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Publication Name:

Jet Lag

Years in print:

1979- ?


My Jet Lag Memories

Toby Weiss

I came into their scene in the fall of 1988 by submitting a photo and review of 2 different shows at Mississippi Nights: The Ramones and The Church. This contribution paled in comparison to my graphic layout and

typesetting background, so John the Mailman Korst instantly promoted me to Associate Editor for issue #84.

By issue #86 I was interviewing a post-Husker Du, smacked out Grant Hart who nodded out mid-interview, and was put in charge of doing everything to the fanzine short of taking it to the printer.  I was too excited by this adventure to notice that John the Mailman was busy helping to establish radio station KDHX and had left me to my own devices.  He was the best “boss” ever!

By issue #88, I was editor-in-chief and only saw Mailman when we did The Jet Lag Radio Show together on KDHX.  I had inherited a magazine, and assembled a whole new gang of music mad volunteers.

And we reached a milestone moment with the 10th Anniversary, an accomplishment celebrated at Mississippi Nights with Jane’s Addiction as the party band. 

Jet Lag founder and publisher John the Mailman bequeathed the entire legacy to me in the summer of 1990. JL veteran Brad Bradberry joined me to sell advertising, which certainly eased some of the burden of running a magazine that we were about to change format and take national. Hell, I was young, had boundless energy, free records and shows, meeting musicians, DJing a radio show…. what was not to love?

I wrote under two names with the magazine, Pat Weiss and Toby.  I was also writing a few music articles for the Riverfront Times (still in disbelief that they paid me to interview god-like Neil Finn!!).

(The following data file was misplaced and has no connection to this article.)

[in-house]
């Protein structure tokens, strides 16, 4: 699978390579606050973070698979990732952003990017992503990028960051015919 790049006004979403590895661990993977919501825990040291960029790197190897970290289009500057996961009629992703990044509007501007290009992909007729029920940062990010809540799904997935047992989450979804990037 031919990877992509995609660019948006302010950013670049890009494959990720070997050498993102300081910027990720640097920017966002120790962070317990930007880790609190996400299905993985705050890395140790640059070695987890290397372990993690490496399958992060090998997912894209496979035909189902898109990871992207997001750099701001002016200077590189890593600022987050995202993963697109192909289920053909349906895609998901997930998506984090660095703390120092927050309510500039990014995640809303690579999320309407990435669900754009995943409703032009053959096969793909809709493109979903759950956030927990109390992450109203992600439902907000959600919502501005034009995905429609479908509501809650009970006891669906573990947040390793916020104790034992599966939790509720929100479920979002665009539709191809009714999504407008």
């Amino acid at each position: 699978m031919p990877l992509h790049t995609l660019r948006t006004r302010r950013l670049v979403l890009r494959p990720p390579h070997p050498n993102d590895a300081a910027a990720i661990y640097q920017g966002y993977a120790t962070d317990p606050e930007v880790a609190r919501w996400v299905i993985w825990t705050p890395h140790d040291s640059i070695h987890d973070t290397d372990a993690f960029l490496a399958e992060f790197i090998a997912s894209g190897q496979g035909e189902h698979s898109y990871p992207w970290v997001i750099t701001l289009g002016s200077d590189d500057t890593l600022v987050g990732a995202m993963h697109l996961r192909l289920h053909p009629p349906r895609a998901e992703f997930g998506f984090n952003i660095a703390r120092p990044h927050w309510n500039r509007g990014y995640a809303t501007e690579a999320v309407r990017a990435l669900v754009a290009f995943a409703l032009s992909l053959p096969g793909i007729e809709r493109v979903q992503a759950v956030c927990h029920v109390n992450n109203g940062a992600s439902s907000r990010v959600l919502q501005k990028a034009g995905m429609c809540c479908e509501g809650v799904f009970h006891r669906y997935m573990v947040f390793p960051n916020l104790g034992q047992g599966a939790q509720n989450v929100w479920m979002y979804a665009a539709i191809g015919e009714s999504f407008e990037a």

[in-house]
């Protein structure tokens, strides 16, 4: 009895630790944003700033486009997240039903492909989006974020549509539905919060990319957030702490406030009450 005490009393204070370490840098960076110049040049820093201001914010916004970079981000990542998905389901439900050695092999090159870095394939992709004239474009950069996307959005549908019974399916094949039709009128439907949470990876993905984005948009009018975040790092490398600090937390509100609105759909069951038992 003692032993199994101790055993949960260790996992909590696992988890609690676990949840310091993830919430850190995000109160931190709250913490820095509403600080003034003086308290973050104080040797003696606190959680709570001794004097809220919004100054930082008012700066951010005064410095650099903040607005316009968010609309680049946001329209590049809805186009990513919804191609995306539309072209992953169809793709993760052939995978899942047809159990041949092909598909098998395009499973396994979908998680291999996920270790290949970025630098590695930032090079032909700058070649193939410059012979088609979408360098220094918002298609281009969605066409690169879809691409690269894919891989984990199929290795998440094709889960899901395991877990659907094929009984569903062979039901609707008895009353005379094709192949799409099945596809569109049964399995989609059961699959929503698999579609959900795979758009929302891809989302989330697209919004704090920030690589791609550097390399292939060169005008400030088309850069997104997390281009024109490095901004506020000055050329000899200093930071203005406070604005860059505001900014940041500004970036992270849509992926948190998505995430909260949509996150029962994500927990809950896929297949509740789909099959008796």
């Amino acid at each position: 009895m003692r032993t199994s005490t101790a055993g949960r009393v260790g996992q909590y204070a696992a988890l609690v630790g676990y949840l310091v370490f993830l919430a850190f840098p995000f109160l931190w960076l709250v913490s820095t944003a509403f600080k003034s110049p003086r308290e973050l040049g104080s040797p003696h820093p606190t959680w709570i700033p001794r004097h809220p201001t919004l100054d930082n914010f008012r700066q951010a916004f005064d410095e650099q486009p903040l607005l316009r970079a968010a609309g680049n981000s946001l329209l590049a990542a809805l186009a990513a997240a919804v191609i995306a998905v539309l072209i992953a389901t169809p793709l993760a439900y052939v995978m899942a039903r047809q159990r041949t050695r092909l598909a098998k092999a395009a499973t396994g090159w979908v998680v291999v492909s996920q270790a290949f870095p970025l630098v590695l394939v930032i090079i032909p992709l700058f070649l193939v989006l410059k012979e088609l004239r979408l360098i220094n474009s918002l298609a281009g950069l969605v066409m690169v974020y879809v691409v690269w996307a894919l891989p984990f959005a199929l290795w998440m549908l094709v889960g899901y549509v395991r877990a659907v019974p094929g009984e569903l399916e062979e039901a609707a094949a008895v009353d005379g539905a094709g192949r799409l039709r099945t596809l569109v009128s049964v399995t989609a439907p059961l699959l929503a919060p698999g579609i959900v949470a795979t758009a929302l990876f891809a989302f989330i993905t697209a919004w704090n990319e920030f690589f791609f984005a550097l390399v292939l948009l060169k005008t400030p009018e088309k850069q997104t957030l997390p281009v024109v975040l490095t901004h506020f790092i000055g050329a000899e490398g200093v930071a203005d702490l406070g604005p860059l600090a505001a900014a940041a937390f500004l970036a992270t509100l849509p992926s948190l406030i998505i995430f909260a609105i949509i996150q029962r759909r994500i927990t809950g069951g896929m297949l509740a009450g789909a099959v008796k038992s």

It was no secret that all we did was blatantly ape every last detail of the once-great and almighty CREEM magazine, and since they’d ceased publishing at this point, the field was wide open for sincere imitation.  We had the snarky photo captions, the irreverence and got into trouble with the printer for a cartoon of a nude Slash (though a topless Madonna was perfectly fine with them).

By the winter of 1991, I was totally burned out with the extracurricular workload.  Even though we were distributed to magazine stands throughout the U.S.A, had a decent subscriber base and were about to financially break even, the business hassles too-often erased the creative highs.  Though I did not know it at the time, issue #93 turned out to be my final issue. 

Just as John the Mailman had passed it to me, I passed Jet Lag to my associate, Brad Bradberry.  Shell-shocked and dazed, I did not listen to one note of new music for the next year.  Having to write about it, promote it and attend to it 24/7 had killed my love for it. Temporarily.  In retrospect, it was a heightened and glorious adventure, and I am proud to have been a part of such a fine legacy.


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